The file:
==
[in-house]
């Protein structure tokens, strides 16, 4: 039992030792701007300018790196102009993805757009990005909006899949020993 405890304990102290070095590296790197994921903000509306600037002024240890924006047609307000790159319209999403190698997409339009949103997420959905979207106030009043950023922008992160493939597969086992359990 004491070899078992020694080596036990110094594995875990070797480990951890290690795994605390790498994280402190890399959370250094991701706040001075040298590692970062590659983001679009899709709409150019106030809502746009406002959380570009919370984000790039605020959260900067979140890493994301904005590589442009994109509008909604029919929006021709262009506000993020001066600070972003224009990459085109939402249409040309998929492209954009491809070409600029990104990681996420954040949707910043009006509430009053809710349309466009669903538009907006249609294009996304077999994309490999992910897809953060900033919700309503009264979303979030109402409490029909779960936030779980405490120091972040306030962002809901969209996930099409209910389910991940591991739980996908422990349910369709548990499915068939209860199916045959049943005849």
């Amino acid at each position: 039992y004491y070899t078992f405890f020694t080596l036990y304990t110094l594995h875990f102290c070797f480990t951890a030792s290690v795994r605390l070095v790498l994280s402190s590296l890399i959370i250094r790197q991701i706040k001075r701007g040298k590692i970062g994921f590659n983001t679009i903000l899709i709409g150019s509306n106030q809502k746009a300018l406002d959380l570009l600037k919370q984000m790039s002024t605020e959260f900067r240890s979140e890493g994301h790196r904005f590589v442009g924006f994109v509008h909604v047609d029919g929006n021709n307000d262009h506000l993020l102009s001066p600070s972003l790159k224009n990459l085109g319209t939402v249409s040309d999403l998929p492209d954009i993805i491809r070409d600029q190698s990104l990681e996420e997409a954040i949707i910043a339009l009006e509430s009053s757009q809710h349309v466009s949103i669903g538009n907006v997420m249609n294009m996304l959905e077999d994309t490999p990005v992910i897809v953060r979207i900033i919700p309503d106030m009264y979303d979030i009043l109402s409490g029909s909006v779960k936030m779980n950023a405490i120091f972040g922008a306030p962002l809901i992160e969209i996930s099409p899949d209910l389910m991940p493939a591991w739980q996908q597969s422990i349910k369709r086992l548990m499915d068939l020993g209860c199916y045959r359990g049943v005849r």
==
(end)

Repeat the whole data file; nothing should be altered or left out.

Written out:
[in-house]
């Protein structure tokens, strides 16, 4: 039992030792701007300018790196102009993805757009990005909006899949020993 405890304990102290070095590296790197994921903000509306600037002024240890924006047609307000790159319209999403190698997409339009949103997420959905979207106030009043950023922008992160493939597969086992359990 004491070899078992020694080596036990110094594995875990070797480990951890290690795994605390790498994280402190890399959370250094991701706040001075040298590692970062590659983001679009899709709409150019106030809502746009406002959380570009919370984000790039605020959260900067979140890493994301904005590589442009994109509008909604029919929006021709262009506000993020001066600070972003224009990459085109939402249409040309998929492209954009491809070409600029990104990681996420954040949707910043009006509430009053809710349309466009669903538009907006249609294009996304077999994309490999992910897809953060900033919700309503009264979303979030109402409490029909779960936030779980405490120091972040306030962002809901969209996930099409209910389910991940591991739980996908422990349910369709548990499915068939209860199916045959049943005849």
């Amino acid at each position: 039992y004491y070899t078992f405890f020694t080596l036990y304990t110094l594995h875990f102290c070797f480990t951890a030792s290690v795994r605390l070095v790498l994280s402190s590296l890399i959370i250094r790197q991701i706040k001075r701007g040298k590692i970062g994921f590659n983001t679009i903000l899709i709409g150019s509306n106030q809502k746009a300018l406002d959380l570009l600037k919370q984000m790039s002024t605020e959260f900067r240890s979140e890493g994301h790196r904005f590589v442009g924006f994109v509008h909604v047609d029919g929006n021709n307000d262009h506000l993020l102009s001066p600070s972003l790159k224009n990459l085109g319209t939402v249409s040309d999403l998929p492209d954009i993805i491809r070409d600029q190698s990104l990681e996420e997409a954040i949707i910043a339009l009006e509430s009053s757009q809710h349309v466009s949103i669903g538009n907006v997420m249609n294009m996304l959905e077999d994309t490999p990005v992910i897809v953060r979207i900033i919700p309503d106030m009264y979303d979030i009043l109402s409490g029909s909006v779960k936030m779980n950023a405490i120091f972040g922008a306030p962002l809901i992160e969209i996930s099409p899949d209910l389910m991940p493939a591991w739980q996908q597969s422990i349910k369709r086992l548990m499915d068939l020993g209860c199916y045959r359990g049943v005849r």